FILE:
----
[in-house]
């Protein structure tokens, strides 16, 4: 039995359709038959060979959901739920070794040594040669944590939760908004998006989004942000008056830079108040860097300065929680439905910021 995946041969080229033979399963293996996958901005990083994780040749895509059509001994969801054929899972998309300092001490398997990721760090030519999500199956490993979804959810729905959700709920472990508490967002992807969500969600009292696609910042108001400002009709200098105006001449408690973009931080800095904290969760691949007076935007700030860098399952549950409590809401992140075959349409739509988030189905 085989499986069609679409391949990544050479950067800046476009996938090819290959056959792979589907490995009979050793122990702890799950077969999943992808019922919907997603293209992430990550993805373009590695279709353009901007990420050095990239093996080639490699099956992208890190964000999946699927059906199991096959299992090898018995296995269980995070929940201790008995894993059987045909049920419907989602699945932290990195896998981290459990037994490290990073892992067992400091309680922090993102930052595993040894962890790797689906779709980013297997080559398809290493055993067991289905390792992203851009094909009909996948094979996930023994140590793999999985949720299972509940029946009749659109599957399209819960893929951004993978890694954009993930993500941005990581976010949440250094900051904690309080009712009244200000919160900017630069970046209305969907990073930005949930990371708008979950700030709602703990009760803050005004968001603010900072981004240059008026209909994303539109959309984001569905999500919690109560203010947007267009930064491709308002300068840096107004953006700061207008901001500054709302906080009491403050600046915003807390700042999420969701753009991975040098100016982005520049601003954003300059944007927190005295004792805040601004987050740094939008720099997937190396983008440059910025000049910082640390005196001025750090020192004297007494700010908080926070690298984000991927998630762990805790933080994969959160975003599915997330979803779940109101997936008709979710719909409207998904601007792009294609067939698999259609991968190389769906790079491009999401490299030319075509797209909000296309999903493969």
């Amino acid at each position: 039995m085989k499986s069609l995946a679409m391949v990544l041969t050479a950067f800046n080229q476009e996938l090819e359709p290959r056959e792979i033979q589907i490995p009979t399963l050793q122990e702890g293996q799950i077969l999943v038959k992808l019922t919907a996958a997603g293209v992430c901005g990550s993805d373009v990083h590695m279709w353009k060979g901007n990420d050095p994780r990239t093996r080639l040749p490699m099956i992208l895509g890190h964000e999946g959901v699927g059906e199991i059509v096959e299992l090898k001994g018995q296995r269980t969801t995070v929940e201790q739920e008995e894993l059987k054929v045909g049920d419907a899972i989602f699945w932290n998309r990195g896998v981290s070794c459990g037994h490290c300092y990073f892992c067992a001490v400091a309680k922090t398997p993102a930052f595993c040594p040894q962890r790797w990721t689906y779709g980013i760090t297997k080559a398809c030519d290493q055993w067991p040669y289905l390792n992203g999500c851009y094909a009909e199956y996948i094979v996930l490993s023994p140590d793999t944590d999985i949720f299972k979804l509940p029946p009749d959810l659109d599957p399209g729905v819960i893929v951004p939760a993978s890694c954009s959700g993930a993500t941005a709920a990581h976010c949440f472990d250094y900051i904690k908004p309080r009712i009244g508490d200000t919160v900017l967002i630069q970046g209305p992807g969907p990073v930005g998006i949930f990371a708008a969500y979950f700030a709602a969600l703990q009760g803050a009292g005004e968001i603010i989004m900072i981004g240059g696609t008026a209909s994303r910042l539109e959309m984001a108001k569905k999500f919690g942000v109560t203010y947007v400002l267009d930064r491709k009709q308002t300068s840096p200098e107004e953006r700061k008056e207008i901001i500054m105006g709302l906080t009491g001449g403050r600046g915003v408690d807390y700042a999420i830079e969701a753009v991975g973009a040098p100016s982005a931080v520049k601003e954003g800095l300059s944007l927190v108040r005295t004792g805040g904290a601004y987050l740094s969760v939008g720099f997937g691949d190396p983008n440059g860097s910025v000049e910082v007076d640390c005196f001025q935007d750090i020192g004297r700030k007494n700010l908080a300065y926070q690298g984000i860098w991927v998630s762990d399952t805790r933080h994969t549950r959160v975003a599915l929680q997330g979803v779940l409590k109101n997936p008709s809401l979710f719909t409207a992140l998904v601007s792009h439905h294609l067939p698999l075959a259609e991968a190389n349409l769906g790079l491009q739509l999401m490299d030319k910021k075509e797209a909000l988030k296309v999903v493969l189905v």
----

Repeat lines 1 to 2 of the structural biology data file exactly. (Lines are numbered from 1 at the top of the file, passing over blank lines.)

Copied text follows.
[in-house]
């Protein structure tokens, strides 16, 4: 039995359709038959060979959901739920070794040594040669944590939760908004998006989004942000008056830079108040860097300065929680439905910021 995946041969080229033979399963293996996958901005990083994780040749895509059509001994969801054929899972998309300092001490398997990721760090030519999500199956490993979804959810729905959700709920472990508490967002992807969500969600009292696609910042108001400002009709200098105006001449408690973009931080800095904290969760691949007076935007700030860098399952549950409590809401992140075959349409739509988030189905 085989499986069609679409391949990544050479950067800046476009996938090819290959056959792979589907490995009979050793122990702890799950077969999943992808019922919907997603293209992430990550993805373009590695279709353009901007990420050095990239093996080639490699099956992208890190964000999946699927059906199991096959299992090898018995296995269980995070929940201790008995894993059987045909049920419907989602699945932290990195896998981290459990037994490290990073892992067992400091309680922090993102930052595993040894962890790797689906779709980013297997080559398809290493055993067991289905390792992203851009094909009909996948094979996930023994140590793999999985949720299972509940029946009749659109599957399209819960893929951004993978890694954009993930993500941005990581976010949440250094900051904690309080009712009244200000919160900017630069970046209305969907990073930005949930990371708008979950700030709602703990009760803050005004968001603010900072981004240059008026209909994303539109959309984001569905999500919690109560203010947007267009930064491709308002300068840096107004953006700061207008901001500054709302906080009491403050600046915003807390700042999420969701753009991975040098100016982005520049601003954003300059944007927190005295004792805040601004987050740094939008720099997937190396983008440059910025000049910082640390005196001025750090020192004297007494700010908080926070690298984000991927998630762990805790933080994969959160975003599915997330979803779940109101997936008709979710719909409207998904601007792009294609067939698999259609991968190389769906790079491009999401490299030319075509797209909000296309999903493969």